Managing digital products: what’s in it for South African businesses?

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The beginning is always a good place to start, so what is digital product management and how does it relate to value stream management?

Let’s say a word from the search guru first Gartner, which notes that large tech companies can accelerate their growth by applying more agile product management. He emphasizes that product teams need to respond effectively to customer experience insights, changing pricing and delivery models, and new drivers of digital transformation within their customer base.

As customers undertake digital business transformations, such as enabling new Internet of Things technologies and leveraging analytics at the heart of the business, product managers must extend the reach of their capabilities planning and development to help companies achieve their digital business results.

Therefore, digital products and services may include “as a service” delivery models, customer experience as an integral development feature, and other new business models. More often than not, designing these complex technology solutions will require new skills and processes compared to unique hardware or software products or services.

In a word: digital product management (DPM) is an evolving set of practices intended to address the changes occurring in the management of technology due to digitalization. Instead of one-off projects, organizations now continuously manage all of the underlying components that the digital product is made up of.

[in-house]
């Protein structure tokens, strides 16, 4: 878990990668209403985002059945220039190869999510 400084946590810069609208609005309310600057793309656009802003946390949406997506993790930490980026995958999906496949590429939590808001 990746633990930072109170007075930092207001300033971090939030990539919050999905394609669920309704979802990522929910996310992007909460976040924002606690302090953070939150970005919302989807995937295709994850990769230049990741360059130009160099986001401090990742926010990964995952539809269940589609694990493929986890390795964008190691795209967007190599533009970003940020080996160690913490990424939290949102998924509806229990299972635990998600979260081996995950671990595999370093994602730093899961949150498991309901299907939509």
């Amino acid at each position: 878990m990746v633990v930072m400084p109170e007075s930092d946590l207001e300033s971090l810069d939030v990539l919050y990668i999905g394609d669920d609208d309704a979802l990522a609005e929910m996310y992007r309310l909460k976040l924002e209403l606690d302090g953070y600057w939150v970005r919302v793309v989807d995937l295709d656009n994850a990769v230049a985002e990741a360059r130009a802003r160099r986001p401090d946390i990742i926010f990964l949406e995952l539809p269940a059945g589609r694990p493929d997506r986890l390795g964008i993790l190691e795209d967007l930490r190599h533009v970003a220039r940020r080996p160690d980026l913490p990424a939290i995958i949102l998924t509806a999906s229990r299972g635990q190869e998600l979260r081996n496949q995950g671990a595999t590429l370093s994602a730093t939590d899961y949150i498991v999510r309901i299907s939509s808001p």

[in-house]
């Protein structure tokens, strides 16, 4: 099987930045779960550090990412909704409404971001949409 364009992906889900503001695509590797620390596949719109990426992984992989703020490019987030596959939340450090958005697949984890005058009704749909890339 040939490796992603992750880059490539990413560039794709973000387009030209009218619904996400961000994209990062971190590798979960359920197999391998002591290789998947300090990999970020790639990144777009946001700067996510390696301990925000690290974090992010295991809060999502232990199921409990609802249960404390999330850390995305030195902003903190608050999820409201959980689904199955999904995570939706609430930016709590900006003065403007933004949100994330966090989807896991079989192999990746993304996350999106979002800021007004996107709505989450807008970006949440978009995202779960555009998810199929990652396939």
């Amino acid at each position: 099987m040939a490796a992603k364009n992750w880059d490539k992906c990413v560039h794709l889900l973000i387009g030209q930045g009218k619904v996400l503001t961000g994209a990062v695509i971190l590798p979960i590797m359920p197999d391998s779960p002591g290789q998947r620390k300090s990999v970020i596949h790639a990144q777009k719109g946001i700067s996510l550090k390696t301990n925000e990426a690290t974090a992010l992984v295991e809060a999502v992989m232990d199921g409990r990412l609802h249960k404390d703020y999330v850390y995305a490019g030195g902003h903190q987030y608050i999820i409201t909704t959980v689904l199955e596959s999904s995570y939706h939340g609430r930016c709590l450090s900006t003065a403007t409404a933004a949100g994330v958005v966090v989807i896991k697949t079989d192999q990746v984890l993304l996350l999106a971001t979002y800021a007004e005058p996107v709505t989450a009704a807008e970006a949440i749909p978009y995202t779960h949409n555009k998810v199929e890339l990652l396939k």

This way, the business effectively connects work, teams, and budgets such as software, services, and APIs. Rather than individual programs or projects, companies receive clear insights into business outcomes, including costs, benefits, and ROI of their investments.

When viewed as part of Value Stream Management (VSM), DPM enables companies to fund their most valuable investments and deliver a return on investment to the business.

What’s new in 2022?

As 2022 dawns, many of us may think digital transformation is in danger of becoming a cliché, but it’s important to point out that the principles behind it are anything but.

At their core, digital transformation or digitization – choose your term – are processes that allow companies to serve their customers virtually, including industries that in the past would never have considered an online presence, such as dry cleaners and pizzerias.

If the global pandemic has done nothing else, it has shown business owners the importance of digitally interacting with customers anywhere, anytime. This reinforces why the likes of IDC predict that businesses will invest $6.8 trillion in digitization programs by 2023.

Going down a level, DPM is really a story about how people view spending money on technology.

So companies that hadn’t spent a lot of time on technology before are increasingly investing in understanding how technology is developed, how quickly it can be integrated into their business, and to what extent it affects them. helps meet the needs of their customers.